Astoria Resident Shines Light On Hospice Care

BY TRISHA SAKHUJA
Staff Writer

An Astoria resident’s one-woman show offers a passionate insider’s view of hospice care.

Taren Sterry works as the manager of volunteer training for the not-for-profit Visiting Nurse Service of New York Hospice Care, the largest provider of hospice services in New York City, but she is also a writer, performer and teacher, who has entertained countless families, nurses and hospice care field workers with her one-woman show, “180 Days.”

24ASterry said the show is the true story of her first six months working in hospice care and what led to her career with VNSNY.

After working in hospice care for 11 years, Sterry launched a funny – yet dramatic and uplifting one-woman show that has been touring the country at various conferences and hospice programs since 2008. It also serves as an educational and inspirational piece for the hospice care workers.

“I consciously moved to New York to study death and dying and I unconsciously moved to New York to do theater,” she said.

Since Sterry combined her theater and hospice work, it has given her the opportunity to share the message of hospice in the comedy world and also share the comedy in the hospice world.

“We don’t have to just be hospice workers; I can be a teacher, a counselor, an actor and many things,” she added.
The show ties difficult subject matters like death and dying with poignant humor by narrating it through Sterry’s most memorable hospice patients, while artistically explaining why the idea that hospice is a depressing and taboo topic is an outdated myth.

“The show is my story,” Sterry said. “It is entertaining and it can teach people about what hospice is.”

While “180 Days” is designed to speak to hospice workers, teaching them how to embrace working in this unusual field and helping spark much needed conversations among family and friends about end-of-life care, there are also many funny moments during the show, Sterry said.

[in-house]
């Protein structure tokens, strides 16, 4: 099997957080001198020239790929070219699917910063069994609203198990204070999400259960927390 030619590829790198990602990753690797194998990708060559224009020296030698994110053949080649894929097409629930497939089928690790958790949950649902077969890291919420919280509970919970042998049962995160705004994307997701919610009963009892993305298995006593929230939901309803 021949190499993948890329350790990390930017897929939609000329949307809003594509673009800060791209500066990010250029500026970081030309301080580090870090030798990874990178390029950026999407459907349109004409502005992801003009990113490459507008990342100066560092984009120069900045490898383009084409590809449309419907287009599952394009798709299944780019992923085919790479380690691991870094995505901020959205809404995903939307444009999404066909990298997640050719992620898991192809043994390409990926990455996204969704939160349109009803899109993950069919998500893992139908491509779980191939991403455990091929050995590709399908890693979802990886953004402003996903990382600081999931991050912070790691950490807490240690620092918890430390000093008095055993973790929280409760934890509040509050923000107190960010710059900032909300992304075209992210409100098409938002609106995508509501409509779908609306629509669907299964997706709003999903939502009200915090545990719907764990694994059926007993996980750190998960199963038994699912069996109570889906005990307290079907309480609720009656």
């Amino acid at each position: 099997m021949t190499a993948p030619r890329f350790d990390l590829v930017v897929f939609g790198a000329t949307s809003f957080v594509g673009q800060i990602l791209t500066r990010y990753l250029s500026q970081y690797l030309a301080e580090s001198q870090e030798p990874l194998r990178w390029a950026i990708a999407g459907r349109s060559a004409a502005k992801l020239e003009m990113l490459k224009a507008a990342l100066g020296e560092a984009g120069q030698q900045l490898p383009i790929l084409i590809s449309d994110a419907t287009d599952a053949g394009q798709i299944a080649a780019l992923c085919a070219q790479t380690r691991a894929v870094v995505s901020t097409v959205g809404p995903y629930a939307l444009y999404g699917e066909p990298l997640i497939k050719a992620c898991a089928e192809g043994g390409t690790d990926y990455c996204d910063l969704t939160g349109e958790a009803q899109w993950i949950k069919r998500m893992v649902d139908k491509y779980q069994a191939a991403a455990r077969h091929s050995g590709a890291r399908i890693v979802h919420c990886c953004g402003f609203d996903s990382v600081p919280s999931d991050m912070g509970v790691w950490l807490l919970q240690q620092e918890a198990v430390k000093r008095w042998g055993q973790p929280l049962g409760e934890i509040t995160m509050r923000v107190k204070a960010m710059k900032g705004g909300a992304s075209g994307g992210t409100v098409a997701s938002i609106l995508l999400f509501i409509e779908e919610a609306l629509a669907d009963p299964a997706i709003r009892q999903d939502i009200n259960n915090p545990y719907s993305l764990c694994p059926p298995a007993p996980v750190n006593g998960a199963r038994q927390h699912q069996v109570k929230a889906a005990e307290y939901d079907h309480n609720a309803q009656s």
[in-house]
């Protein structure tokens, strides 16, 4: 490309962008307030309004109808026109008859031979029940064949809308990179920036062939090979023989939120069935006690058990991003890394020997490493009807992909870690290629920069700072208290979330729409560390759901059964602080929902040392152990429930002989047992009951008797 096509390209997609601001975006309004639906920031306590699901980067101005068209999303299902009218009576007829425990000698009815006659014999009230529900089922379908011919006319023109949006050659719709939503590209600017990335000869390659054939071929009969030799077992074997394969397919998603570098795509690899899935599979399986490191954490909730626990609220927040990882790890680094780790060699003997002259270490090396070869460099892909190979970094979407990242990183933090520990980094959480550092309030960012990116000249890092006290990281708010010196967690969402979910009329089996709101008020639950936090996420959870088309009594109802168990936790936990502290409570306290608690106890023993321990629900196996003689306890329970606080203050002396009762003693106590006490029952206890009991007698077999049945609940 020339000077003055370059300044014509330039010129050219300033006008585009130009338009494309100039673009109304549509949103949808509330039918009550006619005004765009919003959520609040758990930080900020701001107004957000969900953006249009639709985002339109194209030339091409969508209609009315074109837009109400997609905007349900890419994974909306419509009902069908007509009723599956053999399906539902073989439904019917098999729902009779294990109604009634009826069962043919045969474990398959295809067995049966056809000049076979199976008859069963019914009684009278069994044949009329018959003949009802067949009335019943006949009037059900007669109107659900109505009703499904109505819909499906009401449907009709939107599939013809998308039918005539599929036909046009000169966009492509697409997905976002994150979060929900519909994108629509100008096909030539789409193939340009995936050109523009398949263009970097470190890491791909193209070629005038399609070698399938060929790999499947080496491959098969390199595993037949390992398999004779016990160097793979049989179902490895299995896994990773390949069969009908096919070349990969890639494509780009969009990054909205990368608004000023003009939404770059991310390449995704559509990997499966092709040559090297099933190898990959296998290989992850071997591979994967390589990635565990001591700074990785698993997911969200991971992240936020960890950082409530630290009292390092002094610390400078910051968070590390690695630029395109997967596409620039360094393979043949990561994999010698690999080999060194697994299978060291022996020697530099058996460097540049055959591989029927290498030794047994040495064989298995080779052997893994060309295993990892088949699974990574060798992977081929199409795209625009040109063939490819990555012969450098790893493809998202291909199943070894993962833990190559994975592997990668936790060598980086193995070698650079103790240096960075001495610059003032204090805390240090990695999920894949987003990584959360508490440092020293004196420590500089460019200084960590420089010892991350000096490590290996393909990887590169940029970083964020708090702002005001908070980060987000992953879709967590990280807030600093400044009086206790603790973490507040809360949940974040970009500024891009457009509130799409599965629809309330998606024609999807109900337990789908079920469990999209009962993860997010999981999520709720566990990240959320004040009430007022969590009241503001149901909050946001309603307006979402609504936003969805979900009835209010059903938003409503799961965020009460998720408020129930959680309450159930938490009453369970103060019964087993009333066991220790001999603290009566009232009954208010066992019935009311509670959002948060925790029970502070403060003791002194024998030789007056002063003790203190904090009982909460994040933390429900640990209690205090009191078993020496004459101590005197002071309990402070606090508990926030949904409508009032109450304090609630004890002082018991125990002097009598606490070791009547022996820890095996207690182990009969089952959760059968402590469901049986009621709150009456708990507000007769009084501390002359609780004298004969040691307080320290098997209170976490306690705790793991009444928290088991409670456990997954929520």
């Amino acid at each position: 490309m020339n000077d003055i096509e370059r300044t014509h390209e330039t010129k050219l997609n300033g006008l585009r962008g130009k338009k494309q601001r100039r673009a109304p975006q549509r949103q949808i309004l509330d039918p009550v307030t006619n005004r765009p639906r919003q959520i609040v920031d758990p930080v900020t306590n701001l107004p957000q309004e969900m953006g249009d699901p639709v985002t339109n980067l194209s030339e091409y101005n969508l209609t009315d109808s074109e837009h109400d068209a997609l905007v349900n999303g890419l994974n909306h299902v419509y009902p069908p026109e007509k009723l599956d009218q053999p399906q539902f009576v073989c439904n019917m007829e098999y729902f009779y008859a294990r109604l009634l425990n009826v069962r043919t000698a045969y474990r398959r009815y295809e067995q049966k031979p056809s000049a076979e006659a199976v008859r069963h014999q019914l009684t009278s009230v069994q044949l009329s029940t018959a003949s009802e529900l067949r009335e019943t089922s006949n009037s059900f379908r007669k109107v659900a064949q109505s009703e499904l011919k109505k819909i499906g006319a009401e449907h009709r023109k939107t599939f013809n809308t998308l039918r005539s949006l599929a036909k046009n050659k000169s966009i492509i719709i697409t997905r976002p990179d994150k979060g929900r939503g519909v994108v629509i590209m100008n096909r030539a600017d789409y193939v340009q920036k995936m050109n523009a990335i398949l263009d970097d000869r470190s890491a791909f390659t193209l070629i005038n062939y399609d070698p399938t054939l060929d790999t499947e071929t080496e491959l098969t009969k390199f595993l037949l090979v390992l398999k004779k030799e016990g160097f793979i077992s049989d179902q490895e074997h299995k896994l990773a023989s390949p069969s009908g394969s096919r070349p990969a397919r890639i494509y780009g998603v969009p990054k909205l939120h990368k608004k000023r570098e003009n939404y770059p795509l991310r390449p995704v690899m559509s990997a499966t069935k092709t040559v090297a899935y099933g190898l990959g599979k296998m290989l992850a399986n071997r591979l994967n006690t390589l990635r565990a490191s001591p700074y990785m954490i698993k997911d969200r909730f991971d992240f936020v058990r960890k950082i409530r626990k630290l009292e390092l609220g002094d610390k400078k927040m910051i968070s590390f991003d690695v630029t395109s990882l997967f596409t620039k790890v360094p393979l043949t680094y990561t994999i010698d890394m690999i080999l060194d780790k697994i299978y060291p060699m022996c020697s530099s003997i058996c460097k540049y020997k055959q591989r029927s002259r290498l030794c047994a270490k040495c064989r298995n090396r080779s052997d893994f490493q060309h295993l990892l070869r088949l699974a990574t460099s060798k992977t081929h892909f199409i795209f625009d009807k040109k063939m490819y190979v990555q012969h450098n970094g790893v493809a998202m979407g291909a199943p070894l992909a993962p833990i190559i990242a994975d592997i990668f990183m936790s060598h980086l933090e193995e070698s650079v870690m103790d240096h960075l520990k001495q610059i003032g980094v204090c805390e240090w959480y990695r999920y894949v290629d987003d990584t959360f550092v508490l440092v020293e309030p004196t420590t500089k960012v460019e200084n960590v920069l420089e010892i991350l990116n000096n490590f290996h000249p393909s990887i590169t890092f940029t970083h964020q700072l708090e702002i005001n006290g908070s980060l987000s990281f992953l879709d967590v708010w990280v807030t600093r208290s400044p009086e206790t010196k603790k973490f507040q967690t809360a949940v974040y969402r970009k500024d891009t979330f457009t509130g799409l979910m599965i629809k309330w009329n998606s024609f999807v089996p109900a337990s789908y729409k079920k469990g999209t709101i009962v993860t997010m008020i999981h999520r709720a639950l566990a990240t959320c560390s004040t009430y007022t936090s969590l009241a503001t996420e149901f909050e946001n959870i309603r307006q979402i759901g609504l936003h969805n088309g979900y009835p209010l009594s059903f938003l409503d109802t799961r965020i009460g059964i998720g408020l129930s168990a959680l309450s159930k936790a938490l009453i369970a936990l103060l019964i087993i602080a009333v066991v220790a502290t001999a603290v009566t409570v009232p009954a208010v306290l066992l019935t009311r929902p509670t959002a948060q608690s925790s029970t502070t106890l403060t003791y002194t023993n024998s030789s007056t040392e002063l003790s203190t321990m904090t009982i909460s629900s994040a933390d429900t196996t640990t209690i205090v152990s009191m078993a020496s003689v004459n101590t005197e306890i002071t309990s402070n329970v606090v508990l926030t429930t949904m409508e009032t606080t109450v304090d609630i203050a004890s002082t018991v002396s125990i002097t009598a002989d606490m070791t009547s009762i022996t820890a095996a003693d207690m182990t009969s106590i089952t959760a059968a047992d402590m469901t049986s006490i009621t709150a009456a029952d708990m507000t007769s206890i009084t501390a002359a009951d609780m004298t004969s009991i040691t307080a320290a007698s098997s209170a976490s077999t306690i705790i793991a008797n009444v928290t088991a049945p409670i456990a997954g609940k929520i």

“We let them know, it’s really okay to laugh because they think they shouldn’t laugh at such a serious matter,” she said. “But in truth, comedy is a very appropriate coping mechanism when we are dealing with such heavy issues.”

Sterry, who plays 20 different characters during her show with no costume changes, said “I get to share my story with thousands and thousands of people, and more importantly, I get to share the stories of my patients and my own family.”

As for how she wants people to feel after watching the show, Sterry said “It really is up to the audience and each individual to interpret it and relate it to their personal experiences.”

Next year, Sterry said she plans to write her memoir and continue to perform her one-woman show anywhere around the country.

For more information about the “180 Days” show, visit www.180daysplay.com. For more information on how to become a hospice care volunteer through VNSNY, visit www.vnsny.org.

Reach Trisha Sakhuja at (718) 357-7400, Ext. 128, tsakhuja@queenstribune.com, or @Tsakhuja13.